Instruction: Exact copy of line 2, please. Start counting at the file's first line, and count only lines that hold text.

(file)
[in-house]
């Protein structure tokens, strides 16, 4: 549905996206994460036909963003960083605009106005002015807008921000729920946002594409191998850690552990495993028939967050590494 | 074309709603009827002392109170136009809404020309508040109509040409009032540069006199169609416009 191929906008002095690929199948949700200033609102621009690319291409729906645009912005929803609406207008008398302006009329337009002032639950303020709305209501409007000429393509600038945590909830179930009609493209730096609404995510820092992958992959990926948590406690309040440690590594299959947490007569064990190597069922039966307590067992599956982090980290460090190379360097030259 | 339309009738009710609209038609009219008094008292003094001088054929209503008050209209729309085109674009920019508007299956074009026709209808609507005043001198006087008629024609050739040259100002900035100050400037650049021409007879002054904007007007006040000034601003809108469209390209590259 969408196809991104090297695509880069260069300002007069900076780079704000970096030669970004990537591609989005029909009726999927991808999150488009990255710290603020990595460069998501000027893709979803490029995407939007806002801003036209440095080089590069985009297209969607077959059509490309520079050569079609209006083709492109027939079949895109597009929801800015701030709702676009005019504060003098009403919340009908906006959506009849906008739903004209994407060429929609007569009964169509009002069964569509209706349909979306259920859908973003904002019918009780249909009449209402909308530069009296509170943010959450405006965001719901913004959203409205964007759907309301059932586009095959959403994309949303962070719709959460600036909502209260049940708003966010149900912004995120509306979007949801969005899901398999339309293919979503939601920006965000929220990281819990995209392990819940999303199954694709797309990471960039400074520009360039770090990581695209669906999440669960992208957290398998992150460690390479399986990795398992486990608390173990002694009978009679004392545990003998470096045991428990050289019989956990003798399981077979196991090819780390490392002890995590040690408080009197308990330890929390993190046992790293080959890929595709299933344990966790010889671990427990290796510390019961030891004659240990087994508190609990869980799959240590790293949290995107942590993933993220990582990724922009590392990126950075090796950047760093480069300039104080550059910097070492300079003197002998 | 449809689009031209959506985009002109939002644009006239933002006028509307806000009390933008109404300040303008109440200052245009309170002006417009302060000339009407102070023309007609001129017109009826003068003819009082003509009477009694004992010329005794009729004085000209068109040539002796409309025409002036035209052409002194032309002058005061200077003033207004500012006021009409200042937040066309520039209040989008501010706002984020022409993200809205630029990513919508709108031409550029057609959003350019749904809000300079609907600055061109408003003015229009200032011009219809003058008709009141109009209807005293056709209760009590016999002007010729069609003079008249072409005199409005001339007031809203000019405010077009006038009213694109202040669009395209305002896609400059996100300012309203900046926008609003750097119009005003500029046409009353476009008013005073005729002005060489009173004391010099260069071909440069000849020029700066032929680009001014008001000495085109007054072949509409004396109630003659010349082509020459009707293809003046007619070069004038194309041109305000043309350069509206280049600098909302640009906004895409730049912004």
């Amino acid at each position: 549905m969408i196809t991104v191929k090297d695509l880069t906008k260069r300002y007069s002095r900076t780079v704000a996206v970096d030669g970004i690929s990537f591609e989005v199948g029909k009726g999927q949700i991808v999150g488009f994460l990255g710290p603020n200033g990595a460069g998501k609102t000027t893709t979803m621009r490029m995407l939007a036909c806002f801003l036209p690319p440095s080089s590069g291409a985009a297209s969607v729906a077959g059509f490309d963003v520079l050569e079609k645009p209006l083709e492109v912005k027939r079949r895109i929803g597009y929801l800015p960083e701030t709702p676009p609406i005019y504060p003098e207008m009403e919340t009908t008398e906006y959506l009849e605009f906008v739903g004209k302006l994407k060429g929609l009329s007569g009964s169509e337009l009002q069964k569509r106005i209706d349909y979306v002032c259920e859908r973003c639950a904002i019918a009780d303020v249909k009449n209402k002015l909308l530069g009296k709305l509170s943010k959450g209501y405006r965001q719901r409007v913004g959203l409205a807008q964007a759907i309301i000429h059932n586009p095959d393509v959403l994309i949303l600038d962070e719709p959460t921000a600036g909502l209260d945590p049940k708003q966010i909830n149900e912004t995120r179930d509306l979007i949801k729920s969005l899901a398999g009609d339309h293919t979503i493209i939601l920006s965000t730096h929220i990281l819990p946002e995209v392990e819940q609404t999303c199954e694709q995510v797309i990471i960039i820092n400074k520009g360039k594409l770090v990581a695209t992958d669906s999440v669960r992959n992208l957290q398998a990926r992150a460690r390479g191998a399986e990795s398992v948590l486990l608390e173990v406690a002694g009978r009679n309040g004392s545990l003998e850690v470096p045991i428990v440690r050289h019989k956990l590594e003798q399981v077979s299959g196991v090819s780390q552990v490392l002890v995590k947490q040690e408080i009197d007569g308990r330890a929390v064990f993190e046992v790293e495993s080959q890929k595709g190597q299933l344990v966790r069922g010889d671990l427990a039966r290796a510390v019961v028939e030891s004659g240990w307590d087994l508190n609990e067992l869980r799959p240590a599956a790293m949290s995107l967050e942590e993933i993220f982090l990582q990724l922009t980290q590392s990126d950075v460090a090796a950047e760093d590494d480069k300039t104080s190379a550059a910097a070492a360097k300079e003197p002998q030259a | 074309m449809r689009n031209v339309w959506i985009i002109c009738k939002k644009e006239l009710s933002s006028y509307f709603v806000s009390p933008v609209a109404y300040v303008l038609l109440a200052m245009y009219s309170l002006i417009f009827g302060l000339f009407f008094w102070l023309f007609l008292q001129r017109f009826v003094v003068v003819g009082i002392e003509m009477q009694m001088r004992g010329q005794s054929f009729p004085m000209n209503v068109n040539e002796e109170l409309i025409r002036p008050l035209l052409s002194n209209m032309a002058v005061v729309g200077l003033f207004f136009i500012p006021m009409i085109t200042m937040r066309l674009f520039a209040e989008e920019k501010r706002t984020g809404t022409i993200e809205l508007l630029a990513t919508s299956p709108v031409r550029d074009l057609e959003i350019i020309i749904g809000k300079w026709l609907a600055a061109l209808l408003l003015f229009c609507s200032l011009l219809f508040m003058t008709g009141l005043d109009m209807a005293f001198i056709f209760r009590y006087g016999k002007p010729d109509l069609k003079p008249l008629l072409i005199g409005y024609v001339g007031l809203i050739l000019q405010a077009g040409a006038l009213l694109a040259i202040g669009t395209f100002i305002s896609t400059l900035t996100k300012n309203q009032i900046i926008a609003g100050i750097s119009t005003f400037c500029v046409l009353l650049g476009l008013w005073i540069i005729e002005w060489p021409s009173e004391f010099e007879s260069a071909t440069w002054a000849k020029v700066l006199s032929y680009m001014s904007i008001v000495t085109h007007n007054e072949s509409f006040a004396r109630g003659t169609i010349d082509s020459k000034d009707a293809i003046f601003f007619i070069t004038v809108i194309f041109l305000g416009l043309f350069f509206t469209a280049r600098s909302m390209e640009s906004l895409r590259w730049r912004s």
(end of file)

């Protein structure tokens, strides 16, 4: 549905996206994460036909963003960083605009106005002015807008921000729920946002594409191998850690552990495993028939967050590494 | 074309709603009827002392109170136009809404020309508040109509040409009032540069006199169609416009 191929906008002095690929199948949700200033609102621009690319291409729906645009912005929803609406207008008398302006009329337009002032639950303020709305209501409007000429393509600038945590909830179930009609493209730096609404995510820092992958992959990926948590406690309040440690590594299959947490007569064990190597069922039966307590067992599956982090980290460090190379360097030259 | 339309009738009710609209038609009219008094008292003094001088054929209503008050209209729309085109674009920019508007299956074009026709209808609507005043001198006087008629024609050739040259100002900035100050400037650049021409007879002054904007007007006040000034601003809108469209390209590259 969408196809991104090297695509880069260069300002007069900076780079704000970096030669970004990537591609989005029909009726999927991808999150488009990255710290603020990595460069998501000027893709979803490029995407939007806002801003036209440095080089590069985009297209969607077959059509490309520079050569079609209006083709492109027939079949895109597009929801800015701030709702676009005019504060003098009403919340009908906006959506009849906008739903004209994407060429929609007569009964169509009002069964569509209706349909979306259920859908973003904002019918009780249909009449209402909308530069009296509170943010959450405006965001719901913004959203409205964007759907309301059932586009095959959403994309949303962070719709959460600036909502209260049940708003966010149900912004995120509306979007949801969005899901398999339309293919979503939601920006965000929220990281819990995209392990819940999303199954694709797309990471960039400074520009360039770090990581695209669906999440669960992208957290398998992150460690390479399986990795398992486990608390173990002694009978009679004392545990003998470096045991428990050289019989956990003798399981077979196991090819780390490392002890995590040690408080009197308990330890929390993190046992790293080959890929595709299933344990966790010889671990427990290796510390019961030891004659240990087994508190609990869980799959240590790293949290995107942590993933993220990582990724922009590392990126950075090796950047760093480069300039104080550059910097070492300079003197002998 | 449809689009031209959506985009002109939002644009006239933002006028509307806000009390933008109404300040303008109440200052245009309170002006417009302060000339009407102070023309007609001129017109009826003068003819009082003509009477009694004992010329005794009729004085000209068109040539002796409309025409002036035209052409002194032309002058005061200077003033207004500012006021009409200042937040066309520039209040989008501010706002984020022409993200809205630029990513919508709108031409550029057609959003350019749904809000300079609907600055061109408003003015229009200032011009219809003058008709009141109009209807005293056709209760009590016999002007010729069609003079008249072409005199409005001339007031809203000019405010077009006038009213694109202040669009395209305002896609400059996100300012309203900046926008609003750097119009005003500029046409009353476009008013005073005729002005060489009173004391010099260069071909440069000849020029700066032929680009001014008001000495085109007054072949509409004396109630003659010349082509020459009707293809003046007619070069004038194309041109305000043309350069509206280049600098909302640009906004895409730049912004």